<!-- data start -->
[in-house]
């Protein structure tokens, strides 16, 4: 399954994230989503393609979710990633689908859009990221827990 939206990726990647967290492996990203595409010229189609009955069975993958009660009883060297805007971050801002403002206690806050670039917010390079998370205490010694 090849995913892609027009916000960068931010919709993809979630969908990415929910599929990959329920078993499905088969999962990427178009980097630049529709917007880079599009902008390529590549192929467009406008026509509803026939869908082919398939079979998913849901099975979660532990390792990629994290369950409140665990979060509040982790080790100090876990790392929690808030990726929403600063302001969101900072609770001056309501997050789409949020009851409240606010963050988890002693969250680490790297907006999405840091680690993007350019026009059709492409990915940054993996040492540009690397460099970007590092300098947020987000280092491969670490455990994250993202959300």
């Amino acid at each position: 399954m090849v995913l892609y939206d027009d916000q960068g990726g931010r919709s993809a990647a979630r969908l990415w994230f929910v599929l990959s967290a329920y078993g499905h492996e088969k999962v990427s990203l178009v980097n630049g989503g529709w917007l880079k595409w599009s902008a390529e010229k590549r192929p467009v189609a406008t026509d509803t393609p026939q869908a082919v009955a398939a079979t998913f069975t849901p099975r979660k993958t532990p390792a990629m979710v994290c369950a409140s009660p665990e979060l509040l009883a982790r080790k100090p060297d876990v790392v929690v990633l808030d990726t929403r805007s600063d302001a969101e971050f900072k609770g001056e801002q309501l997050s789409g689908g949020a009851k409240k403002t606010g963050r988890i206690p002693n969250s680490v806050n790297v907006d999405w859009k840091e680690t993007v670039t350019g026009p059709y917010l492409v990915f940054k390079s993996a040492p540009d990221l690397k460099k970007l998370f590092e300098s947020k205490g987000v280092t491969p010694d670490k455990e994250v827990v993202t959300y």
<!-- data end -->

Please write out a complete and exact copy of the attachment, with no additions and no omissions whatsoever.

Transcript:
[in-house]
């Protein structure tokens, strides 16, 4: 399954994230989503393609979710990633689908859009990221827990 939206990726990647967290492996990203595409010229189609009955069975993958009660009883060297805007971050801002403002206690806050670039917010390079998370205490010694 090849995913892609027009916000960068931010919709993809979630969908990415929910599929990959329920078993499905088969999962990427178009980097630049529709917007880079599009902008390529590549192929467009406008026509509803026939869908082919398939079979998913849901099975979660532990390792990629994290369950409140665990979060509040982790080790100090876990790392929690808030990726929403600063302001969101900072609770001056309501997050789409949020009851409240606010963050988890002693969250680490790297907006999405840091680690993007350019026009059709492409990915940054993996040492540009690397460099970007590092300098947020987000280092491969670490455990994250993202959300």
């Amino acid at each position: 399954m090849v995913l892609y939206d027009d916000q960068g990726g931010r919709s993809a990647a979630r969908l990415w994230f929910v599929l990959s967290a329920y078993g499905h492996e088969k999962v990427s990203l178009v980097n630049g989503g529709w917007l880079k595409w599009s902008a390529e010229k590549r192929p467009v189609a406008t026509d509803t393609p026939q869908a082919v009955a398939a079979t998913f069975t849901p099975r979660k993958t532990p390792a990629m979710v994290c369950a409140s009660p665990e979060l509040l009883a982790r080790k100090p060297d876990v790392v929690v990633l808030d990726t929403r805007s600063d302001a969101e971050f900072k609770g001056e801002q309501l997050s789409g689908g949020a009851k409240k403002t606010g963050r988890i206690p002693n969250s680490v806050n790297v907006d999405w859009k840091e680690t993007v670039t350019g026009p059709y917010l492409v990915f940054k390079s993996a040492p540009d990221l690397k460099k970007l998370f590092e300098s947020k205490g987000v280092t491969p010694d670490k455990e994250v827990v993202t959300y």